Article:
Thai couples marked Valentine's Day with weddings on elephant back and hanging off cliffs, while authorities warned young singles not to let the celebration of love lead them too far down the path of temptation.
Twenty-eight couples 22 of them including a foreign partner celebrated their love by getting married on the backs of elephants in Surin province in northeastern Thailand, reported the state National News Bureau.
The event, held at the Elephant Study Center, was billed as a way of securing good luck for the newlyweds. Elephants, virtually the country's national mascot, signify long and healthy lives.
Seven couples in Prachinburi province, east of Bangkok, celebrated tying the knot by rappelling off a jagged cliff amid cheers and screams from the family members and friends who watched from below, said the Web site of the newspaper The Nation.
For the young and unmarried, the country's Culture Ministry over the weekend issued what it called the "10 Commandments of Love" to encourage teens not to engage in sexual activities while under Cupid's spell.
Bangkok police were under instructions to crack down on "inappropriate" behavior by the youths, including public displays of affection. By day they patrolled "high-risk areas" such as public parks, shopping malls and restaurants, and after the sun went down, turned their attentions to nightclubs, bars and so-called love motels, which rent small rooms for short periods of time, said Police Lt. Vorawat Amornviwat of the Metropolitan Police Bureau.
There was no need for chaperones for the 26 romantic couples who took part in an outdoor group wedding ceremony near a crowded central business district of Bangkok. Five of the grooms were foreigners who came from England, Canada, New Zealand and the United States.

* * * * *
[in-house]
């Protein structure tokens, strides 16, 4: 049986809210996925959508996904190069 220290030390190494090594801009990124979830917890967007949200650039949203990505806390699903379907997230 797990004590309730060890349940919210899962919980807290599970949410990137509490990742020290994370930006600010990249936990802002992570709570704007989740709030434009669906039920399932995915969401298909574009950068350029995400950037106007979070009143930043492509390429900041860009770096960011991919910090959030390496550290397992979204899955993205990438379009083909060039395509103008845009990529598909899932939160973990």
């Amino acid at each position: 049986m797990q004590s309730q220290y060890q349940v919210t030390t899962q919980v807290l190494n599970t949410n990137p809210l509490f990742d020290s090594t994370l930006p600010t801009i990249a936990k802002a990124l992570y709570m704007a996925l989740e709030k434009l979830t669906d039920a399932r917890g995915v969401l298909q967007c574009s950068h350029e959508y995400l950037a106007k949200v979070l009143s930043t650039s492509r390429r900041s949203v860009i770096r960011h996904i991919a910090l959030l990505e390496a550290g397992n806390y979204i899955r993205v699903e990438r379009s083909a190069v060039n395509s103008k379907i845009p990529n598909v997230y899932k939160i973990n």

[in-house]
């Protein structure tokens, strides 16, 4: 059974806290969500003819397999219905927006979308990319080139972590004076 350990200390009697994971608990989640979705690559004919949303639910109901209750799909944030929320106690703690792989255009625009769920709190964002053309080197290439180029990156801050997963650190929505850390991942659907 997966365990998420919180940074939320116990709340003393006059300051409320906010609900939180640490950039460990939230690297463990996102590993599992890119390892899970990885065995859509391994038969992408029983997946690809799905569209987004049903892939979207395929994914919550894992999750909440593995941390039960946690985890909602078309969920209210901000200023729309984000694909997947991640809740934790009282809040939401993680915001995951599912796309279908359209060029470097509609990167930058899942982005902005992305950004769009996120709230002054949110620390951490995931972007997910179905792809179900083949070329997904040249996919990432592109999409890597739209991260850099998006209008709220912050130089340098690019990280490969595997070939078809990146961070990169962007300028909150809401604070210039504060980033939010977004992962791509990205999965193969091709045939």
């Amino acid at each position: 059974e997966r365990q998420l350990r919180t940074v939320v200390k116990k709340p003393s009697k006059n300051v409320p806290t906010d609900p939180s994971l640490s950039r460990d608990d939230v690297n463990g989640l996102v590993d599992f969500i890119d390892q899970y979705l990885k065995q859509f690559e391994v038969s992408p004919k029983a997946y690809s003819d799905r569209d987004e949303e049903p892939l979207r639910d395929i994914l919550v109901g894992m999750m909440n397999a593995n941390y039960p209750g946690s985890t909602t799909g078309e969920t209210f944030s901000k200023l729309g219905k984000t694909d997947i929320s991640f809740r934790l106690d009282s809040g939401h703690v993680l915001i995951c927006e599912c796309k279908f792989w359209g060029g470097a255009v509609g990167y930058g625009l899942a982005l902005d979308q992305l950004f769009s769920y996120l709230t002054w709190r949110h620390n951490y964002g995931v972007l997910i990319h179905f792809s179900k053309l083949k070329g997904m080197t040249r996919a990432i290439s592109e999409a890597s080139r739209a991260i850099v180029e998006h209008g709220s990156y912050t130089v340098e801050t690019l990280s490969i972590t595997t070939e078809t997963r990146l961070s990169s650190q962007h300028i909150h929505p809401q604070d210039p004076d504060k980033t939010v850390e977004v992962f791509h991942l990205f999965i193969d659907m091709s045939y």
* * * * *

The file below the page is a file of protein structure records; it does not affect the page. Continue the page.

The brides, in pink traditional Thai costumes, were taken in bicycle carriages decorated with orchids and roses to a park where they waited for the grooms to arrive. The grooms came on foot, accompanied by a band of wind, string and percussion instruments, singing and dancing along with their families.
"It is a beautiful ceremony that we want to help preserve in an age where everything seems to become more and more Westernized," said Kanchanok Intarachom, one of the event's organizers, reports AP.
As the grooms' parade arrived, pairs of children and young relatives blocked their way with silk ropes and gold threads symbolizing a barrier, an action that is part of the wedding tradition. To pass through, a "toll" of cash or small souvenir had to be paid.
Nine Buddhist monks blessed the newlyweds, who gave them alms. The ceremony ended with elders blessing the couples with holy water.
"All we needed to do was bring the ring and show up. Thai ceremonies are complicated to organize so this is perfect for us," said Nitinand Hiranchai, one of the brides.
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